Following pleural drainage yielding straw-coloured fluid, hypothermic cardiopulmonary bypass was instituted with difficulty; it required high SVC cannulation to initiate. Upon SVC snaring, the right atrium was opened, and sucker drainage of the IVC was later accomplished by careful retraction of the mass. The tumour had a variegated, polymorphic appearance and was tightly attached to the lateral wall; no separation plane could be established. It was removed with 2 × 2.5 cm of the lateral wall, sacrificing half the sino-atrial area at the SVC/atrial junction. Autologous pericardium was sutured in to close the defect and provide sufficient atrial cavity size [3].

Post-operatively, limited evaluation of neurological status appeared normal, and hemodynamic recovery was accomplished. Even though an extensive resection was made, compromising half of the SA none, sinus rhythm returned after several hours and signs of congestive cardiac failure diminished during the early post-operative period. The patient recovered in the ICU with the chest open until post-operative day-5 (POD). On POD 7 patient became vasoplegic due to severe sepsis, refractory to inotropes and vasopressors resulting on the patients demise on POD-10.

Pathological evaluation after staining and a second pathology expert opinion, confirmed the tumour was a rhabdomyoma (Figure 2). Although formal examination of the surface of the heart, and right ventricular cavity had revealed no other lesion (rhabdomyomas are usually multi-centric), this presentation was very unusual. At surgery, the position and sessile attachment of the tumour suggested myxoma, but myxomas have not been reported arising from the lateral wall.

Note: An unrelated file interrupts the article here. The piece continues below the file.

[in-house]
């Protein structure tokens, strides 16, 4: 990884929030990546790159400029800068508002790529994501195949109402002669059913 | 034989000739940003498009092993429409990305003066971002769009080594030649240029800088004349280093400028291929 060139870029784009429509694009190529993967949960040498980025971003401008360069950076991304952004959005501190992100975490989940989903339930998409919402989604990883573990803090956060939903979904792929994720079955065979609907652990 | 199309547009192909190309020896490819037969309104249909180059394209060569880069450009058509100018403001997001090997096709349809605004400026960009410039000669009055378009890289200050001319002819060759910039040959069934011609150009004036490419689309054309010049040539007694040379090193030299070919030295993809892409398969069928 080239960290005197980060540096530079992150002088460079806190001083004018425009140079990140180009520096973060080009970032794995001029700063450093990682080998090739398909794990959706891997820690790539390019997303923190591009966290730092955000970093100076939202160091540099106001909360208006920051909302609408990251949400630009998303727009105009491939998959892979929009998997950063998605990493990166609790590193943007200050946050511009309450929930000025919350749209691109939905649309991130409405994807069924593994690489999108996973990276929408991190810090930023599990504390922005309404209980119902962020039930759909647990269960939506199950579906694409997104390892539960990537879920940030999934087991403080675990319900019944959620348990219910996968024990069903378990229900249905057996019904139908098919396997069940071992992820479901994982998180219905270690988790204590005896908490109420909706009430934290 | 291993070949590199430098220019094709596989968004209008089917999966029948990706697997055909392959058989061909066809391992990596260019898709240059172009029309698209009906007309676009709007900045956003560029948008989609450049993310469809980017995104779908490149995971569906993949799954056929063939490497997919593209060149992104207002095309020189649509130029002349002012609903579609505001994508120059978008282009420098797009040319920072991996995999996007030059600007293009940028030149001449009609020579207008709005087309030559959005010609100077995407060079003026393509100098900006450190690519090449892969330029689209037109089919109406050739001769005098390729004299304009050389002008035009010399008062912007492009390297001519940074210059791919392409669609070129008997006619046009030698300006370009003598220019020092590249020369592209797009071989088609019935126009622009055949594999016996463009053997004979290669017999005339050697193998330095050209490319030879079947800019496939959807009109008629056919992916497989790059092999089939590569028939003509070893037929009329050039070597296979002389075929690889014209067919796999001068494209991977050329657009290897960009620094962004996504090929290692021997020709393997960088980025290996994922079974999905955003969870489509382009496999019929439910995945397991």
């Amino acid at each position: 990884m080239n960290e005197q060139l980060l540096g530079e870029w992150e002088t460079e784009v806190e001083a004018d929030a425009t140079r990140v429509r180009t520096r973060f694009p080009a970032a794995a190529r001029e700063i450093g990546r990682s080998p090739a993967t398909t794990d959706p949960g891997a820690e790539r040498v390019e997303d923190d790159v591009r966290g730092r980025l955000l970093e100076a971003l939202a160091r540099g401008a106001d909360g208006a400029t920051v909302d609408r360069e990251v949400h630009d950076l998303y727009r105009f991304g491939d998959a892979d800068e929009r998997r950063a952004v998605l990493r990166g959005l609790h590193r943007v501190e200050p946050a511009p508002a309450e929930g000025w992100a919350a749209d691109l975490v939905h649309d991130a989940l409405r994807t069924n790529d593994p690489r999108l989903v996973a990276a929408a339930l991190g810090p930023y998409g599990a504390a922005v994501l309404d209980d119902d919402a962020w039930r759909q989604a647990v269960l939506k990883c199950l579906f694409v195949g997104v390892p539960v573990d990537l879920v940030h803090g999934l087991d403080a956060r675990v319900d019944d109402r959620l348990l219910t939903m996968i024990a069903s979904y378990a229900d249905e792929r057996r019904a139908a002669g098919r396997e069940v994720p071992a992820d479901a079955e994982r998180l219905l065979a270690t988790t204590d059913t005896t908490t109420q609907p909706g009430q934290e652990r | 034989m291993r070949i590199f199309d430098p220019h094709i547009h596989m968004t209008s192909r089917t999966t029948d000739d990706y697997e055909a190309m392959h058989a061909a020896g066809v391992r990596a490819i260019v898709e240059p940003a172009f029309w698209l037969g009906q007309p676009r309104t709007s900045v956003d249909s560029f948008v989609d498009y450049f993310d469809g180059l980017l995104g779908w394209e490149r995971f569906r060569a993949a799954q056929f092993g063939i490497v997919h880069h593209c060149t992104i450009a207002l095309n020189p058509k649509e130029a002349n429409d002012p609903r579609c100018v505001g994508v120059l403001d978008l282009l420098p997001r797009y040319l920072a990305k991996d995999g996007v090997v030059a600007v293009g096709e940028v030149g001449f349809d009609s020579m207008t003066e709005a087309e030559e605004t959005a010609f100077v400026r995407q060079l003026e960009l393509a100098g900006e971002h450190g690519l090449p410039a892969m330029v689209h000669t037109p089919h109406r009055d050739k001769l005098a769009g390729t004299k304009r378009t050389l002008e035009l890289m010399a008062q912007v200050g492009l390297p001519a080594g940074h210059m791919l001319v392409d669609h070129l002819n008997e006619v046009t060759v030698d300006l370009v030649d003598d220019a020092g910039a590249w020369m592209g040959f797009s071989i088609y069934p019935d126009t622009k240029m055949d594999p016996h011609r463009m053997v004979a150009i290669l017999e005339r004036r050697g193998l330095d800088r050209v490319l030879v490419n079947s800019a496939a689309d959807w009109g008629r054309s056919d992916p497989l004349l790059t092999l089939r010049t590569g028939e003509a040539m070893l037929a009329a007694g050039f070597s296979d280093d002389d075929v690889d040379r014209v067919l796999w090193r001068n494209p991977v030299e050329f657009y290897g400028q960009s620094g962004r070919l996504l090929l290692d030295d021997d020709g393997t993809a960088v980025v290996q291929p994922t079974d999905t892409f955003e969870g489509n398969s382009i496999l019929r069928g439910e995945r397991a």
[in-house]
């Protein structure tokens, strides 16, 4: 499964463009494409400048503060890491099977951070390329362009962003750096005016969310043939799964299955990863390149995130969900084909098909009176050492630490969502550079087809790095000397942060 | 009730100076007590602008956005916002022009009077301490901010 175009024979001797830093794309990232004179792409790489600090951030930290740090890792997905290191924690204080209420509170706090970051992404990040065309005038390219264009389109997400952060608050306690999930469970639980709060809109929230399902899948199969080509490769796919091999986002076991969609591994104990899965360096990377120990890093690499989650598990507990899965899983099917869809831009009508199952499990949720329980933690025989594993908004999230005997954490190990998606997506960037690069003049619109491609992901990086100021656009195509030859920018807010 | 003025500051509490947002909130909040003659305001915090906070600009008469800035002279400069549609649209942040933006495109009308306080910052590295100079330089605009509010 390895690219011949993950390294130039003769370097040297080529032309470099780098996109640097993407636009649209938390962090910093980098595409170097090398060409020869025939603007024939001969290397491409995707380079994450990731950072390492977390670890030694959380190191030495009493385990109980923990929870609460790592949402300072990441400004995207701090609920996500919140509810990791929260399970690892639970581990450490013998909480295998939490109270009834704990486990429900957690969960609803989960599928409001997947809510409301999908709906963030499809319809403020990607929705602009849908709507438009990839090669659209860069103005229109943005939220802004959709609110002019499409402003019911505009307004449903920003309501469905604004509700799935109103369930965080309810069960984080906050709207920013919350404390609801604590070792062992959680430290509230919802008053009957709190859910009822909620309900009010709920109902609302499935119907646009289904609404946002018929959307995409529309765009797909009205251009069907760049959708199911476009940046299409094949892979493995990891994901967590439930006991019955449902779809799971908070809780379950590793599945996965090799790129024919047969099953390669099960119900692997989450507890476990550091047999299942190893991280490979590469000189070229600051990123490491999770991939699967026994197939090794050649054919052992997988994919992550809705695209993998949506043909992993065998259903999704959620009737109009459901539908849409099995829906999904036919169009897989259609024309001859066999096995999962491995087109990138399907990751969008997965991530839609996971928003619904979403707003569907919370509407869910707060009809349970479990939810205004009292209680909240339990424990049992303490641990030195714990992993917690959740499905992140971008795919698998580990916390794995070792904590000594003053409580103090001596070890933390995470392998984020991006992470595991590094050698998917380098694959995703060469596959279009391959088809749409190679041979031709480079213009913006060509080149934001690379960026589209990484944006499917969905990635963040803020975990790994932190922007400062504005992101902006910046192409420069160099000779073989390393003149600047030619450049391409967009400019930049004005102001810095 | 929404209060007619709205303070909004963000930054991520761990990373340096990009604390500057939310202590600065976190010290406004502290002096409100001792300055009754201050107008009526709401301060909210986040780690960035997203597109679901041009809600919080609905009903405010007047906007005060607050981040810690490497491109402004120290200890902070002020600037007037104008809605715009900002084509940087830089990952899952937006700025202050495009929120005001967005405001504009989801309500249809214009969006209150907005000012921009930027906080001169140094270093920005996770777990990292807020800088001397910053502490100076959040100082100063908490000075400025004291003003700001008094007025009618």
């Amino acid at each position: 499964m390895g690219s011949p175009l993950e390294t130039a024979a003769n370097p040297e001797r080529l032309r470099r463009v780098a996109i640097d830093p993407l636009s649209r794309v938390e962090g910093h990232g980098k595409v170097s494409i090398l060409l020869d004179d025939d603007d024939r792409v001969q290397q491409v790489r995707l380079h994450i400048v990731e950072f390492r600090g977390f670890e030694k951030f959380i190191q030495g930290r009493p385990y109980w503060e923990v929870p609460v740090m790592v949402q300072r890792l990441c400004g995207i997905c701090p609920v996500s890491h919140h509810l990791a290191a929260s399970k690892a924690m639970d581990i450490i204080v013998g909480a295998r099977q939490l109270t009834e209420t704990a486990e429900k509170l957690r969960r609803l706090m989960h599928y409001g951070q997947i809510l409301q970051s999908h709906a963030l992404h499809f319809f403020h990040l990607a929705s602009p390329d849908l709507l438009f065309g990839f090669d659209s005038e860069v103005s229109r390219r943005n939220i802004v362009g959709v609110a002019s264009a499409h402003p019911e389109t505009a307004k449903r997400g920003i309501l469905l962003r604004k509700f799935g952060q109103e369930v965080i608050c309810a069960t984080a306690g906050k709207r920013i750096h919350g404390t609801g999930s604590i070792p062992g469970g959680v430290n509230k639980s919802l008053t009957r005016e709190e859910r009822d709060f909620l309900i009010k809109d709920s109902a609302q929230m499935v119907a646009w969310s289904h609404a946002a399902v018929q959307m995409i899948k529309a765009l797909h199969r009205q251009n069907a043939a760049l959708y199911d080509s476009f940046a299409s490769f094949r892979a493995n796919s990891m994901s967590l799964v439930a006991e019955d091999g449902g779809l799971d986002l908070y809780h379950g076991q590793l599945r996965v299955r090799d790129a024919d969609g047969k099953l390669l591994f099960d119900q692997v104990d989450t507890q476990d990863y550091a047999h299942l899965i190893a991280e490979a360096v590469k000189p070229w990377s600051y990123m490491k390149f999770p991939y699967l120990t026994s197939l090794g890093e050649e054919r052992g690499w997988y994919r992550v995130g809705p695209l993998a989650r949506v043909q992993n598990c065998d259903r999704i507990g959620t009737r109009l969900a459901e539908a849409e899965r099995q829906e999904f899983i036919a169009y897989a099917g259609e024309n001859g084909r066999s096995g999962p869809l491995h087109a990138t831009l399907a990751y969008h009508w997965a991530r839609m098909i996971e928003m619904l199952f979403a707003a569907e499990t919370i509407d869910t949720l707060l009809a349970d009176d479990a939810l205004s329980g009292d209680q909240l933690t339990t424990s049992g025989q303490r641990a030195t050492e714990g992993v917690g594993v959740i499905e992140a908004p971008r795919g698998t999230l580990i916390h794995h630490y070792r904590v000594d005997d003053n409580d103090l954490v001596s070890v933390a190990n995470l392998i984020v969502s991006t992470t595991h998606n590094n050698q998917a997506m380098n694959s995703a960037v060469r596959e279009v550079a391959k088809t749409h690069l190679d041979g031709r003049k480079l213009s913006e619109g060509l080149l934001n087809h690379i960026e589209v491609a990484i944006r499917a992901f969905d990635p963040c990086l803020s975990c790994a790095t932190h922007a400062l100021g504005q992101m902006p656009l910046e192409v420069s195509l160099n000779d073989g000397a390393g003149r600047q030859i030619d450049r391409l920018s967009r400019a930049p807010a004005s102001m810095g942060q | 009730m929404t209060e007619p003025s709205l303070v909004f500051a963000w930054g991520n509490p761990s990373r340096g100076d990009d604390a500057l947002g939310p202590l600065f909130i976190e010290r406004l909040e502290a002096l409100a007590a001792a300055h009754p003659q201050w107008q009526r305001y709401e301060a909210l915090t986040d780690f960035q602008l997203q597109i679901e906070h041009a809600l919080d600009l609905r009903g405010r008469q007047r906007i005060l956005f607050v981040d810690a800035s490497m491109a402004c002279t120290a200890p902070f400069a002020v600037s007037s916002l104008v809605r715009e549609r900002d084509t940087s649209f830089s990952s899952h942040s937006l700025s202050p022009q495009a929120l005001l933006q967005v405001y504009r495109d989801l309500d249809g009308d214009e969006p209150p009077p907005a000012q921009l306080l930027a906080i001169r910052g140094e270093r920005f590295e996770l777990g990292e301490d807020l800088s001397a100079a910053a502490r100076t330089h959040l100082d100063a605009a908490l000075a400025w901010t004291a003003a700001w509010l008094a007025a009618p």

Figure 2: Histopathology of the right atrial mass.

Discussion

Cardiac tumours are abnormal growths in the heart chambers or in the valves. They may present as, primary (Benign or malignant), or metastatic (Malignant). Myxomas are the most common primary heart tumour overall; they are benign in nature, frequently found in the left atrium at the level of the inter-atrial septum and can also originate from the anterior or posterior wall, or the left atrial appendage; a smaller percentage arise from the right atrium. They usually present as a solitary, round or oval, polypoid mass; they can cause mechanical obstruction, embolization, arrhythmia and pericardial disorders.

Rhabdomyomas are a type of striated muscle tumour, hamartomatous in origin, and the most common cardiac tumour in children. They may present as multiple lesions, are intra-mural or intra-cavity, and are predominantly located in the ventricles. They can cause chamber obstruction or arrhythmias. They are strongly associated with Tuberous Sclerosis. The diagnosis of cardiac masses can be made primarily by echocardiography. Other types of cardiac tumours seen include: fibromas, teratomas, hemangiomas and cardiac fibromas.

Conclusion

Emergent surgery is necessary and can be accomplished in such clinical presentations despite lacking ideal operative facilities and resources. Adjustment of standard surgical bypass procedures to deal with the physical and functional blockage to blood flow is required. Surgical excision without the benefit of tumour identification may result in diseased tissue being left behind. Sino-atrial nerve dysfunction and intra-cardiac edema may complicate post- surgery management as congestive cardiac failure resolves. In this presentation, sepsis was the main contributing factor that led to the demise of the patient.

Conflicts of Interest

There are no conflicts of interest for the present study.

References

Citation: Cifuentes R, Barreno B, Montero H, Maldonado D, Briceño R, et al. (2018) Cardiac Surgical Challenges in Management of a One Day Old Infant Presenting with Large Right Atrial Tumour. J Cardiovasc Dis Diagn 6: 347. DOI: 10.4172/2329-9517.1000347

Copyright: © 2018 Cifuentes R, et al. This is an open-access article distributed under the terms of the creative commons attribution license, which permits unrestricted use, distribution, and reproduction in any medium, provided the original author and source are credited.